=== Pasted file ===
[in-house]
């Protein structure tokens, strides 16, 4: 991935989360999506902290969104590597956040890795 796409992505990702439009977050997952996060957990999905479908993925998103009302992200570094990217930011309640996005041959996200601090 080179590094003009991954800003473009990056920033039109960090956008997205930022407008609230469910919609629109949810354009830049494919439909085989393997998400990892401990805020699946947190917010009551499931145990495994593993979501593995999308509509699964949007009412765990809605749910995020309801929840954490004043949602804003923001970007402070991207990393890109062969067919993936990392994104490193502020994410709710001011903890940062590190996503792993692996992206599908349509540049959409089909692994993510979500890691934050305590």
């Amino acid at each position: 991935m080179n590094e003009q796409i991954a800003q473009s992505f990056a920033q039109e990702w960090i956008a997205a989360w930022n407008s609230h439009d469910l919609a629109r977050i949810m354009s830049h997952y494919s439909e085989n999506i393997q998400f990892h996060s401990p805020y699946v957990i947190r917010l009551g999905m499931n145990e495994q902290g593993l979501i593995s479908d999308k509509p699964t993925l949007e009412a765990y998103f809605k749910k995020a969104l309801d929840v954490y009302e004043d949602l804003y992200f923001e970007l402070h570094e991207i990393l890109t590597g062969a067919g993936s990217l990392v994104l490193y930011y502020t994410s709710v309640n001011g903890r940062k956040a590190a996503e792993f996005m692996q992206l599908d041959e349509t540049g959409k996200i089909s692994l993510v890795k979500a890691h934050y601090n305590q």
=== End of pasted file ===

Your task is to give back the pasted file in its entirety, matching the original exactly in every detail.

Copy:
[in-house]
């Protein structure tokens, strides 16, 4: 991935989360999506902290969104590597956040890795 796409992505990702439009977050997952996060957990999905479908993925998103009302992200570094990217930011309640996005041959996200601090 080179590094003009991954800003473009990056920033039109960090956008997205930022407008609230469910919609629109949810354009830049494919439909085989393997998400990892401990805020699946947190917010009551499931145990495994593993979501593995999308509509699964949007009412765990809605749910995020309801929840954490004043949602804003923001970007402070991207990393890109062969067919993936990392994104490193502020994410709710001011903890940062590190996503792993692996992206599908349509540049959409089909692994993510979500890691934050305590």
């Amino acid at each position: 991935m080179n590094e003009q796409i991954a800003q473009s992505f990056a920033q039109e990702w960090i956008a997205a989360w930022n407008s609230h439009d469910l919609a629109r977050i949810m354009s830049h997952y494919s439909e085989n999506i393997q998400f990892h996060s401990p805020y699946v957990i947190r917010l009551g999905m499931n145990e495994q902290g593993l979501i593995s479908d999308k509509p699964t993925l949007e009412a765990y998103f809605k749910k995020a969104l309801d929840v954490y009302e004043d949602l804003y992200f923001e970007l402070h570094e991207i990393l890109t590597g062969a067919g993936s990217l990392v994104l490193y930011y502020t994410s709710v309640n001011g903890r940062k956040a590190a996503e792993f996005m692996q992206l599908d041959e349509t540049g959409k996200i089909s692994l993510v890795k979500a890691h934050y601090n305590q």